Gators show off deep, talented roster in opener
Published: Saturday, August 31, 2013 at 5:35 p.m.
Last Modified: Saturday, August 31, 2013 at 8:02 p.m.
There was something about this opening day that made the Gator Nation a little nervous. There were the injuries and the suspensions and the viral infection and the smaller-than normal crowd.
The Swamp wasn't really The Swamp on Saturday because of the oppressive heat and the opponent and the trend to watch TV with the thermostat set to ice box. And so, you wondered about how fired up this team would be.
And then there was Kirk Herbstreit. He wasn't alone in putting the Gators on upset alert, but he took it a step further Saturday morning when he picked Toledo. I thought some of the strange-colored dye he's using in his hair has seeped into his brain. (Herbstreit later apologized to the Gator Nation via Twitter).
You put it all together and it caused butterflies to hatch in the stomachs of a lot of Gator fans. When this game was scheduled several years ago, nobody knew Toledo would be coming off a nine-win season with a senior quarterback and a 1,000-yard rusher.
As storm clouds gathered and another opening-day win had been secured, Will Muschamp was proven right when he talked this offseason about how much he liked his roster.
Because a team that wasn't deep might have been in trouble Saturday.
“We're a deep team,” said quarterback Jeff Driskel. “We hear it all the time, when you play at a place like Florida, you're going to be expected to step up when your number is called.”
The news of the suspensions that broke Friday was just another reason to wonder if this might be the year that Florida's streak came to an end. Instead, it was a testament to how well the coaches have recruited.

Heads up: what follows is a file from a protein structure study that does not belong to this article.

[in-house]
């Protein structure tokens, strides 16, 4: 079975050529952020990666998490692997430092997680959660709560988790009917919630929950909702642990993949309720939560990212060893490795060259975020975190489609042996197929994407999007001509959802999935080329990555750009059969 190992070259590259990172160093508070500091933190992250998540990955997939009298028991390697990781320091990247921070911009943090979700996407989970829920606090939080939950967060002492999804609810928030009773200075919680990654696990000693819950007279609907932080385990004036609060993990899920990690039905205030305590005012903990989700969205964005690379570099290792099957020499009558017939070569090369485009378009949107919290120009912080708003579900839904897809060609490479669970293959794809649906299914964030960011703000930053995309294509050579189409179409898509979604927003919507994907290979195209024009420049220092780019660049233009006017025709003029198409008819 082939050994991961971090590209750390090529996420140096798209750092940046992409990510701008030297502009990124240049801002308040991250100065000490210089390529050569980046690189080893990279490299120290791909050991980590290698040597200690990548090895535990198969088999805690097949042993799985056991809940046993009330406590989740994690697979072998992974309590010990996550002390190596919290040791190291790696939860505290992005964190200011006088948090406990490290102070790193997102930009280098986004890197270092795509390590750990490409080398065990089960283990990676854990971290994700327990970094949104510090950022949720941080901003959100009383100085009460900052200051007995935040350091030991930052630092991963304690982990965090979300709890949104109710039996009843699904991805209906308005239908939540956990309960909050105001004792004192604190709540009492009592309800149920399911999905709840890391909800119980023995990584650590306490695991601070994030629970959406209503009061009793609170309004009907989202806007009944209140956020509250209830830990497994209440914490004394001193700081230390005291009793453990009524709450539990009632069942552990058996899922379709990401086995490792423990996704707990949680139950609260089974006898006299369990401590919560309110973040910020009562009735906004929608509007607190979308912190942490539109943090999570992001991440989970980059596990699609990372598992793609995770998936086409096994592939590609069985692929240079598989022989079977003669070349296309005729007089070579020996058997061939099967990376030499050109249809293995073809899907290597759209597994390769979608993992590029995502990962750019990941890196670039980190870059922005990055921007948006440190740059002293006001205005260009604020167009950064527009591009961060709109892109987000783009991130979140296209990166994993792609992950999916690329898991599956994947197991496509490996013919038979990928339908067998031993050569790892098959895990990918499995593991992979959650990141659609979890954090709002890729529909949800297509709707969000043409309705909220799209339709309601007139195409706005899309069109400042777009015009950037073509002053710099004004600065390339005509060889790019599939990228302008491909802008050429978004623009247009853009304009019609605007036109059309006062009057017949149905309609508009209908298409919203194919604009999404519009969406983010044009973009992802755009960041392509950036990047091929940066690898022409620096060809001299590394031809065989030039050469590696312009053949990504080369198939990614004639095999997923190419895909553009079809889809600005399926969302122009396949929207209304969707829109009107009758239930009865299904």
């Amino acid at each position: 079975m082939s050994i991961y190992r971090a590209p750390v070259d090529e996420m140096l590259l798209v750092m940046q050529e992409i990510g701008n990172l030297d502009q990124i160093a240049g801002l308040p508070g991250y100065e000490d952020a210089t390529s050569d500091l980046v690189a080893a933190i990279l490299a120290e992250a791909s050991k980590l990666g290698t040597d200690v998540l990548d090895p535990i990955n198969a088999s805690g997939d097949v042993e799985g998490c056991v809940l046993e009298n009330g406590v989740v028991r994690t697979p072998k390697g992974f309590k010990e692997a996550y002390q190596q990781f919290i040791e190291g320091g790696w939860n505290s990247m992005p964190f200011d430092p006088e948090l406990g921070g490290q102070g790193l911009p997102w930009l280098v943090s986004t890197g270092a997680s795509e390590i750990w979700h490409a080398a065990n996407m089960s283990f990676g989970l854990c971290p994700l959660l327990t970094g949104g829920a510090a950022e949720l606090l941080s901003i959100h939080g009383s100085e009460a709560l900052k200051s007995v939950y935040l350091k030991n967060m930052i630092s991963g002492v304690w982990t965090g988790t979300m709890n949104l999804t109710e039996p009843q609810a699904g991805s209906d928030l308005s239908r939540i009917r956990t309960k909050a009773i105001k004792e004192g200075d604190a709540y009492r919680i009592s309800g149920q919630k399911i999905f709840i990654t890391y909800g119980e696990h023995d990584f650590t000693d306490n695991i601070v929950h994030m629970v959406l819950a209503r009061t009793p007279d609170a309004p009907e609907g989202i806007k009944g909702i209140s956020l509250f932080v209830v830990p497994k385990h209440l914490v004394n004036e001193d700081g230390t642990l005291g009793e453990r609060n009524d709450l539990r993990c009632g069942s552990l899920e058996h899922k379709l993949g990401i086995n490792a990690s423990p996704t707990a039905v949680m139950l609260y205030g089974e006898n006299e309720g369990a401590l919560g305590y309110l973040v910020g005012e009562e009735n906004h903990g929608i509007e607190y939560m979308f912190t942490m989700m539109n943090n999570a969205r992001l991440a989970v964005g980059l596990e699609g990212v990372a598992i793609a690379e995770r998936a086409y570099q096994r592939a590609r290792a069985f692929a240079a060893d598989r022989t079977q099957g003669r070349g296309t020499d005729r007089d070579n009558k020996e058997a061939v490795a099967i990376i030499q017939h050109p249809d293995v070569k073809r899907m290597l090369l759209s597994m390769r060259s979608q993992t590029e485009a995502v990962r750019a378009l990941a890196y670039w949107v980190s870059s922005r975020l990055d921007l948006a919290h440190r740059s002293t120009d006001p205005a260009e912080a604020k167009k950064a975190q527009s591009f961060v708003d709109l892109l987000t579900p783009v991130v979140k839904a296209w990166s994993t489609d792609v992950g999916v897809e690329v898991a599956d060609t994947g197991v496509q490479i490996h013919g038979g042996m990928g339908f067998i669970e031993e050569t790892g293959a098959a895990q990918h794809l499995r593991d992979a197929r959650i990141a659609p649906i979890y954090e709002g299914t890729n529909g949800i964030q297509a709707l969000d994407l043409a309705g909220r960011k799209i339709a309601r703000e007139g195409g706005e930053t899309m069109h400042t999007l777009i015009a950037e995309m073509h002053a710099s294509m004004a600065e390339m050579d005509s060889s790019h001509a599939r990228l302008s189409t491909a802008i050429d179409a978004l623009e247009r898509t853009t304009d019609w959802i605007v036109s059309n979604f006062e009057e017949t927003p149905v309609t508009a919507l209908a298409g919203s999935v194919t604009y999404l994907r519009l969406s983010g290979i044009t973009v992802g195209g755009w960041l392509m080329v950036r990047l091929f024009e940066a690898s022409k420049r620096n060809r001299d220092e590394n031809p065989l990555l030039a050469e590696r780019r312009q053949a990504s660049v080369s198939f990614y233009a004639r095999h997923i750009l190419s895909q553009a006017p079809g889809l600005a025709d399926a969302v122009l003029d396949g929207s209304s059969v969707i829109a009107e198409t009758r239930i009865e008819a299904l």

“We're not going to make any excuses at Florida,” Muschamp said. “That's why you recruit. That's why you don't recruit guys who ask about the depth chart 400 times. Vernon Hargreaves didn't ask about the depth chart.”
No, because he knows he can play and Saturday he showed it with the biggest defensive play of the game, a nifty interception and return that set Florida up for its foot-on-the-neck final score.
Certainly, a 24-6 win over Toledo isn't sexy. And two years ago, Florida fans might walk away from a game like this with a lot of questions.
But by now, you've gotten to know Muschamp's methods. And 24-6 was probably what you were hoping for.
It could have been better if Solomon Patton doesn't drop a deep pass and Quinton Dunbar doesn't hold on a touchdown and Austin Hardin doesn't miss a field goal.
We didn't see much of the explosive offense that was promised for this season because Toledo played a lot of two-deep defense and Florida wanted to shorten the game so that the missing players wouldn't be as big of a factor.
We did see Driskel do some nice things, including switching some plays at the line of scrimmage that resulted in big running plays. We saw that Dominique Easley appears primed to have a huge year. We saw a power-running game in the first half and fourth quarter, but an offense that bogged down in the third quarter.
We saw a lot of firsts, including Mack Brown's first touchdown.
“Aw, man, I got butterflies when I scored,” Brown said.
We saw a bunch of young players who have some major talent.
“A lot of the young guys were big-eyed walking out of the locker room,” Muschamp said.
But they settled down.
And Florida settled for a solid win.
Now delete this game from your VCR or DVR and forget about it. Because what we saw Saturday was what it took to beat Toledo. What it will take to win the games coming up will take something completely different.
“When we can run the ball like we did, we're going to be able to create the explosive plays,” Muschamp said.
Just be patient.
Contact Pat Dooley at 352-374-5053 or at firstname.lastname@example.org. And follow at Twitter.com/Pat_Dooley.
Reader comments posted to this article may be published in our print edition. All rights reserved. This copyrighted material may not be re-published without permission. Links are encouraged.